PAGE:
Update: How the CMA Investigates Cartels
The Competition and Markets Authority (“CMA”) recently published a blog entitled, How the CMA investigates cartels. This explains what the CMA frequently does as part of its evidence-gathering process, including, for example, undertaking covert surveillance, or executing dawn raids. This is a good read for practitioners undertaking work in this area, as well as businesses at risk of such regulatory interventions.
The CMA has set out details of how cartel investigations commence, for example, from organic intelligence-gathering and tip-offs to self-reporting. They outline their powers, including with regard to dawn raids, interviews, and compelling organisations to produce information. The CMA then go on to outline the process of setting out a “Statement of Objections” - that is, the CMA’s initial findings from their cartel investigation. Subjects have an opportunity to reply to this. The matter may then proceed to a final, published CMA decision.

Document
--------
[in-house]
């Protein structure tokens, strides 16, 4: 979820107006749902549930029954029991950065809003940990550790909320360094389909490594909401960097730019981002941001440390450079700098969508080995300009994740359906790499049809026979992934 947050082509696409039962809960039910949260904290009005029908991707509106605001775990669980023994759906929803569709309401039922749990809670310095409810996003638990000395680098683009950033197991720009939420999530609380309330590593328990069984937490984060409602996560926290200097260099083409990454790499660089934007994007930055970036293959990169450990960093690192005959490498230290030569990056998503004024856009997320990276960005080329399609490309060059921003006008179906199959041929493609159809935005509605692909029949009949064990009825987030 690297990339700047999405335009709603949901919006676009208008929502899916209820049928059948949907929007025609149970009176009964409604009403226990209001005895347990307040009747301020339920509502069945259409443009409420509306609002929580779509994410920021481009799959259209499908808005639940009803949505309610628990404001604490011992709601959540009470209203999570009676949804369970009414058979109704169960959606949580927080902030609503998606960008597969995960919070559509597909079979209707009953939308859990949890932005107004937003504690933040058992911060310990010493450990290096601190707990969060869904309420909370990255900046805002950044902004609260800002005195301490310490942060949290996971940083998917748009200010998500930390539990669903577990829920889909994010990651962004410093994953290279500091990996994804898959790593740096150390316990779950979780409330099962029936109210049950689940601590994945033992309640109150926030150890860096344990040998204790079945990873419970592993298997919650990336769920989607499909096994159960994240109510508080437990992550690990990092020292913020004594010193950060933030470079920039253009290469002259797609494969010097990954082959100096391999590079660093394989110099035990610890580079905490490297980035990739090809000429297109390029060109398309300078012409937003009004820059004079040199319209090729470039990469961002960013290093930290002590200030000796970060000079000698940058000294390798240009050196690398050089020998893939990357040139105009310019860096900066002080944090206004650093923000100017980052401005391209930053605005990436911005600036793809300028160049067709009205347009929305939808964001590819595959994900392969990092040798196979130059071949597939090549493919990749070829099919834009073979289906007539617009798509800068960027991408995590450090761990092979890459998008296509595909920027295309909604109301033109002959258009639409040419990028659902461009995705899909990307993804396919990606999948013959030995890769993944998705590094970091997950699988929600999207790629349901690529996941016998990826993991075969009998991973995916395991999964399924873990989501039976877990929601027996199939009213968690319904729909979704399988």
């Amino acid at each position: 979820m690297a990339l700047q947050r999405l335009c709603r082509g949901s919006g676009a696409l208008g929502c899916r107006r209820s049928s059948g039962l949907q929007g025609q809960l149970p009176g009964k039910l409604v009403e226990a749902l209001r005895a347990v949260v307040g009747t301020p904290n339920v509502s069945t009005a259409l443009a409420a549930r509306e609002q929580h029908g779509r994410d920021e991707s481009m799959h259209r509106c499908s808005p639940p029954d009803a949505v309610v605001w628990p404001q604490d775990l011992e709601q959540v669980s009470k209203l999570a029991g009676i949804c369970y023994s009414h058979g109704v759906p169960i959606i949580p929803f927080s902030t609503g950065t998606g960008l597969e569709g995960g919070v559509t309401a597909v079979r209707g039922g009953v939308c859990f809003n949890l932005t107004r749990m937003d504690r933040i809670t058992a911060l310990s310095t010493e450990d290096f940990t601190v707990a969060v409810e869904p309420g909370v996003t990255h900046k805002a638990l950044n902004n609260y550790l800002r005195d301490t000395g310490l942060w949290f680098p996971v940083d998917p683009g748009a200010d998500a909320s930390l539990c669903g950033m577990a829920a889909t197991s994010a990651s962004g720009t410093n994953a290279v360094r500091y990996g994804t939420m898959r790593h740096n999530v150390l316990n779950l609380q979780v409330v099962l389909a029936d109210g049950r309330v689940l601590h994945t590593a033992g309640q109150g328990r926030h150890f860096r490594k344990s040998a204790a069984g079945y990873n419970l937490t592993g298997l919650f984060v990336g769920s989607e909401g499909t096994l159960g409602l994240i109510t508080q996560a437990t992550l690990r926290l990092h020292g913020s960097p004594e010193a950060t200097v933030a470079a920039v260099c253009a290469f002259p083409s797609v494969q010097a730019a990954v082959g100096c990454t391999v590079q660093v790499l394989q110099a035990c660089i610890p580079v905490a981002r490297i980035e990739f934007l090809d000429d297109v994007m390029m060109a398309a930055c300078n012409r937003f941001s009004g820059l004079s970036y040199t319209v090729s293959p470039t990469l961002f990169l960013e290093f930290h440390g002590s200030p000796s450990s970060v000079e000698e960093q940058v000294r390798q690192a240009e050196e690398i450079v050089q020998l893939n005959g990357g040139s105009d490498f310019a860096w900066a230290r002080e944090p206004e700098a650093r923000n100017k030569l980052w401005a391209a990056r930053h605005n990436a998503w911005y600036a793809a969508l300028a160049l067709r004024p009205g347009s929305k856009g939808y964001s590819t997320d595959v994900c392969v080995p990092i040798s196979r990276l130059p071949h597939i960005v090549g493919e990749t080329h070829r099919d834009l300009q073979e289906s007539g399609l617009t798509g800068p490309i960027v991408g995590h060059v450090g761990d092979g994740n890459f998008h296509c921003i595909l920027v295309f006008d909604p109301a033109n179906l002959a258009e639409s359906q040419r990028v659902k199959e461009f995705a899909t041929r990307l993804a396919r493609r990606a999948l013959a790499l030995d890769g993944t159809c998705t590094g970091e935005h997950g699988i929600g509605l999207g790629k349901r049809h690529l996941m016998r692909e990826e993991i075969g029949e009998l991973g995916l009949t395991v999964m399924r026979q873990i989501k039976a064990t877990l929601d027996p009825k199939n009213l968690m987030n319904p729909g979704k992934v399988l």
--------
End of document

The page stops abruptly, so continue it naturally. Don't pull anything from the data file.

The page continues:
Where criminal sanctions are being entertained, the CMA will also carry out an assessment on whether there are sufficient grounds for individuals or businesses to be charged and prosecuted in the criminal courts.
The CMA also outline the exercising of their discretion in applying to the Court for the directors of companies guilty of cartel behaviour to be disqualified from acting as company directors (for up to 15 years).
All in all, worth a read!
Should you have any queries with regard to this article, or if you are subject to investigations by the CMA or any other regulatory body, please do not hesitate to contact me: firstname.lastname@example.org